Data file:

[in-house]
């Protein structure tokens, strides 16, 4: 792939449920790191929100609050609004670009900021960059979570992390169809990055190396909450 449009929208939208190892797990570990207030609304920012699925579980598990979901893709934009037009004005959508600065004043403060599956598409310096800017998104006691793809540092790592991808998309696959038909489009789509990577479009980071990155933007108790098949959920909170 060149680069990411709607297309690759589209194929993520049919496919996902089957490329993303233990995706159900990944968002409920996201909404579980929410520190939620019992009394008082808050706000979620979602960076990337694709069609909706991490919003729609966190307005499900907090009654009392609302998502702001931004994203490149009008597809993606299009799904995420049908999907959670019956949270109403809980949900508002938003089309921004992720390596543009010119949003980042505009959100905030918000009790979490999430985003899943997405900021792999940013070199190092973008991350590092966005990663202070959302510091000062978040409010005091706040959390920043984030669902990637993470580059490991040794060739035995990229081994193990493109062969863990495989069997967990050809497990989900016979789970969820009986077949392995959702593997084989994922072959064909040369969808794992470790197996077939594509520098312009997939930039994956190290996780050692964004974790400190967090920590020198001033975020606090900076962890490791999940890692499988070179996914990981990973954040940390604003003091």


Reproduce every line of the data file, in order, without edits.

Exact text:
[in-house]
């Protein structure tokens, strides 16, 4: 792939449920790191929100609050609004670009900021960059979570992390169809990055190396909450 449009929208939208190892797990570990207030609304920012699925579980598990979901893709934009037009004005959508600065004043403060599956598409310096800017998104006691793809540092790592991808998309696959038909489009789509990577479009980071990155933007108790098949959920909170 060149680069990411709607297309690759589209194929993520049919496919996902089957490329993303233990995706159900990944968002409920996201909404579980929410520190939620019992009394008082808050706000979620979602960076990337694709069609909706991490919003729609966190307005499900907090009654009392609302998502702001931004994203490149009008597809993606299009799904995420049908999907959670019956949270109403809980949900508002938003089309921004992720390596543009010119949003980042505009959100905030918000009790979490999430985003899943997405900021792999940013070199190092973008991350590092966005990663202070959302510091000062978040409010005091706040959390920043984030669902990637993470580059490991040794060739035995990229081994193990493109062969863990495989069997967990050809497990989900016979789970969820009986077949392995959702593997084989994922072959064909040369969808794992470790197996077939594509520098312009997939930039994956190290996780050692964004974790400190967090920590020198001033975020606090900076962890490791999940890692499988070179996914990981990973954040940390604003003091």